The attempted assassination Sunday of President Hamid Karzai deepened fears that Islamic militants remain able to penetrate the defenses of security forces here despite a boost in international and Afghan troop strength.
Karzai escaped unhurt after gunfire erupted at a public ceremony attended by him and a number of local and foreign dignitaries, including the U.S. ambassador, who also was unharmed. But the brazen attack, mounted from fairly close range, has raised questions about the effectiveness of measures to beef up security in this troubled capital before an expected "spring offensive" by the Taliban insurgency.
Three people were killed in the assault -- a member of parliament, a tribal chief and a young boy. Officials said about 10 others were wounded, including another lawmaker.
It was the second high-profile attack in Kabul this year. In a well-orchestrated January assault, militants shot their way past security guards and blast walls at the city's only five-star hotel, an establishment frequented by Afghan officials and high-powered foreign visitors. Several people were killed.
A spokesman for the Taliban immediately claimed responsibility for the attempt on Karzai's life and said that three of six Taliban fighters were killed in the incident. Later in the day, a second Islamic group, headed by notorious militant leader Gulbuddin Hekmatyar, also said it had carried out the attack, according to Afghan television.
Whoever the gunmen were, they were able to open fire and launch rockets from a building only a few hundred yards from where Karzai, the American and British ambassadors, and other VIPs had gathered Sunday morning to observe a commemoration of the victory by Afghan fighters over the Soviet forces occupying their country.
Authorities had tightened security in Kabul for several days before the event, posting plainclothes officers throughout the city and setting up vehicle checkpoints. Soldiers in tanks and armored cars were deployed at the parade grounds, which sit near the presidential palace.
The national anthem had just ended when a sudden fusillade of automatic gunfire sent hundreds of attendees scurrying for cover. Bodyguards quickly hustled Karzai into a car. A live television broadcast of the event showed a lawmaker slumped in his seat and another sprawled on the ground not far from where the Afghan president had been sitting.
The British ambassador to Afghanistan, Sherard Cowper-Coles, told Reuters that he had been standing on the dais next to William Wood, the U.S. ambassador, when the shots rang out.
"It was coming to the end of the 21-gun salute. I saw an explosion and a puff of dust to the left of the parade and then heard the crackle of small-arms fire from all directions," Cowper-Coles said. "After some hesitation, my bodyguard frog-marched me away."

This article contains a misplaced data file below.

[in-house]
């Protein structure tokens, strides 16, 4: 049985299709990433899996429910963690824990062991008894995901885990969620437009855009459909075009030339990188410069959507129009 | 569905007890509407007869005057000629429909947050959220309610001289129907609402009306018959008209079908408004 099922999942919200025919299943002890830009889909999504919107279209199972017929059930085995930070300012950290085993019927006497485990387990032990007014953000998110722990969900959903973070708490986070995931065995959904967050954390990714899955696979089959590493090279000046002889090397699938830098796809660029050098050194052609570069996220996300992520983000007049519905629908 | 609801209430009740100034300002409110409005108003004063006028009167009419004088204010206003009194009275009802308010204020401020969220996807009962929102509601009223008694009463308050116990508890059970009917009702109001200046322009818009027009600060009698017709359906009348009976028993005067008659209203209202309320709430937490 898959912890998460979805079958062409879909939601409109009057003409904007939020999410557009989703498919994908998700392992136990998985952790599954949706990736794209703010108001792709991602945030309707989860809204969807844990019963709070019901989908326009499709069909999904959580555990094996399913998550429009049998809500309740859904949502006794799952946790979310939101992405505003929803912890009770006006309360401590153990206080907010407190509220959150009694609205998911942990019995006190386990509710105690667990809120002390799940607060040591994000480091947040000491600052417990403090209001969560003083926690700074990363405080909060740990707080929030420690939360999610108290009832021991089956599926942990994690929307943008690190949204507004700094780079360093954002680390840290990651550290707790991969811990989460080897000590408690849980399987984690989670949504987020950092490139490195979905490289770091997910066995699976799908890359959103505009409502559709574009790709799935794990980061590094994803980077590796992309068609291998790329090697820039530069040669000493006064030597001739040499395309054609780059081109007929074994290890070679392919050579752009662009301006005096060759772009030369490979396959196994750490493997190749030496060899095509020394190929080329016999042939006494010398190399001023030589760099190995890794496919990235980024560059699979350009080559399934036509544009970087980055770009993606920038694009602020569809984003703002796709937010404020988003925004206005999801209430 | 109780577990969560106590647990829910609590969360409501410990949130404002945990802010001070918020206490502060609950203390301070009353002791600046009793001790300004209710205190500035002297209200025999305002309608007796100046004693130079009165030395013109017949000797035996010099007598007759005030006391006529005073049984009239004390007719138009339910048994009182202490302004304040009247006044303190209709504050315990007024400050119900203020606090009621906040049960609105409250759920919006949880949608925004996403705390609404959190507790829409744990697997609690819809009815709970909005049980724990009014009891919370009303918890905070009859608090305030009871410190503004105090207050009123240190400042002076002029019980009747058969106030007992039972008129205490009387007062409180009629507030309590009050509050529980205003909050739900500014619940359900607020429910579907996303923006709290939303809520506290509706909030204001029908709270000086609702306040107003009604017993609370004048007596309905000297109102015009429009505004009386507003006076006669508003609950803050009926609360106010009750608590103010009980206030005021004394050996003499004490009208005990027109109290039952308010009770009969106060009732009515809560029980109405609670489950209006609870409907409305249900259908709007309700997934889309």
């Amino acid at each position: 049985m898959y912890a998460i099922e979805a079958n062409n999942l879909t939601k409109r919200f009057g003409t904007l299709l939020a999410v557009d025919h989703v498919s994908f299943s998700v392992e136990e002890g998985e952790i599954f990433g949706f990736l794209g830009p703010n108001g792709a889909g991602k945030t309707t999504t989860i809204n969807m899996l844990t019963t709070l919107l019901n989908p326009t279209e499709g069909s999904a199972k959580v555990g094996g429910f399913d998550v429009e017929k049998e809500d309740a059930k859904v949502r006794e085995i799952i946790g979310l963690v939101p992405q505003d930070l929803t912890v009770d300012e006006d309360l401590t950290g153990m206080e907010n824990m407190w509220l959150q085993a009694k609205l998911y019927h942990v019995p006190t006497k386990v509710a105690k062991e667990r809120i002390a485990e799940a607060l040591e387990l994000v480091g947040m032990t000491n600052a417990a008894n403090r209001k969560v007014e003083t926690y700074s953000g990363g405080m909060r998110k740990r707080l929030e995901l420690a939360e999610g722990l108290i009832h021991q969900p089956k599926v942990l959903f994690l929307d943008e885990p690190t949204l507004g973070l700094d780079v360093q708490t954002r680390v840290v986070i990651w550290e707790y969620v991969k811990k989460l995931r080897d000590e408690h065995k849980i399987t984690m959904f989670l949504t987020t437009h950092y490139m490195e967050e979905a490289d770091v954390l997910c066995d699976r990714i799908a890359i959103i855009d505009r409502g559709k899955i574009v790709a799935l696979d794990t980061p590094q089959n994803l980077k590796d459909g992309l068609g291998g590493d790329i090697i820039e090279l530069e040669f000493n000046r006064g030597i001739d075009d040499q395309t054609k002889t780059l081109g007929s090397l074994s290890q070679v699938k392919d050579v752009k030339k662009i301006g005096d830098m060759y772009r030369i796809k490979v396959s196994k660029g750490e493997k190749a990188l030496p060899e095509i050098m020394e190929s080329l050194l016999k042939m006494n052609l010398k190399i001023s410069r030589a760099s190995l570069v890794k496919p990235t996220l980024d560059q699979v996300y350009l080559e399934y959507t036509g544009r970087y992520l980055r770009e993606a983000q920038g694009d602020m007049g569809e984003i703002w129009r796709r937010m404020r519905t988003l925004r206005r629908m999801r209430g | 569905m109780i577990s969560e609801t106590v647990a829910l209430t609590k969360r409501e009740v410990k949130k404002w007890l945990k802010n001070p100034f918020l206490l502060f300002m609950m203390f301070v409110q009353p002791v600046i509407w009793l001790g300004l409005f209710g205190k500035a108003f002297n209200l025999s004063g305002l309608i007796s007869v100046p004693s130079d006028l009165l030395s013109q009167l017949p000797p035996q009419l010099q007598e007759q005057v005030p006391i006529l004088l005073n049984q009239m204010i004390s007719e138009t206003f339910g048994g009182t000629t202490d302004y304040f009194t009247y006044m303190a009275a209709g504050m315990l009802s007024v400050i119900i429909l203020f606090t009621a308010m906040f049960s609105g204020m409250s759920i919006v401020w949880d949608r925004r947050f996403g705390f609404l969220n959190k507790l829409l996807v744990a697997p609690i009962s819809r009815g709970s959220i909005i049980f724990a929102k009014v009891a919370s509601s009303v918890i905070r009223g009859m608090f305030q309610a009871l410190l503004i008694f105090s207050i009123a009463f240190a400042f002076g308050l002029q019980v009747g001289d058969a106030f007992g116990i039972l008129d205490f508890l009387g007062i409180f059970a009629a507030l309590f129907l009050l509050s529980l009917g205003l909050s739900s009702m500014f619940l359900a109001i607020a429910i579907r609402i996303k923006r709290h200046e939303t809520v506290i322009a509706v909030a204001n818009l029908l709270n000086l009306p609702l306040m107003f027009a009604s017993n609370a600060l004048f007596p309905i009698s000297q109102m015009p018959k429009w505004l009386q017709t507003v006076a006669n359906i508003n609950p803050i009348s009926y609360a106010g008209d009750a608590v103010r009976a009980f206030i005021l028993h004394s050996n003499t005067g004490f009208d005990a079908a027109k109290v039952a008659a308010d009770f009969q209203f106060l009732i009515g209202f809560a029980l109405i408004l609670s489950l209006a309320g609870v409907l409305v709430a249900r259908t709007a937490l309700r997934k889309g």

A military officer at the scene who declined to give his name said that after the shooting, security forces raided a three-story building, possibly a hotel, near the parade grounds. He said that three suspects had been killed and nine others arrested.
A Taliban spokesman told Reuters that the attack proved that insurgents "not only have the ability to operate in the provinces, but even in Kabul. . . . Karzai and his Cabinet can't be safe from Taliban attacks."
For years after the Taliban was ousted in 2001, Kabul had been considered relatively insulated from the violence besetting other parts of the country, especially the south and the east, where the group's resurgence has been the strongest. But suicide attacks have become frequent occurrences.
At the same time that they are preparing for a possible "spring offensive" by militants, U.S. and international forces stationed in Afghanistan have asserted that the Taliban has been severely weakened. Sunday's attack, at a high-profile event in the heart of Kabul, was as much a symbolic as tactical strike at that claim.
George Varughese of the Asia Foundation's Kabul office said it was still too early to say with certainty who was behind the assault. But "whenever there are high-visibility events or high-value targets, to be able to demonstrate any ability to penetrate or to disturb . . . is probably the [attackers'] intent more than anything else -- to show that they can," Varughese said.
He added that the attack demonstrated that "it's not enough to militarily counter anti-government activities. You've got to have a political answer to all of this."
Karzai has expressed a willingness to talk to the Taliban as long as the group renounces violence and agrees to honor Afghanistan's Constitution.
He has survived several previous assassination attempts since becoming president after the fall of the Taliban. Within hours of the latest attack, Karzai went on national television to appeal for calm, blaming the assault on "enemies of Afghanistan" and saying that the Afghan military had already arrested suspects.
Karzai is up for reelection next year. Security is likely to be a major issue in the election.
Special correspondent Faiez reported from Kabul and Times staff writer Chu from New Delhi.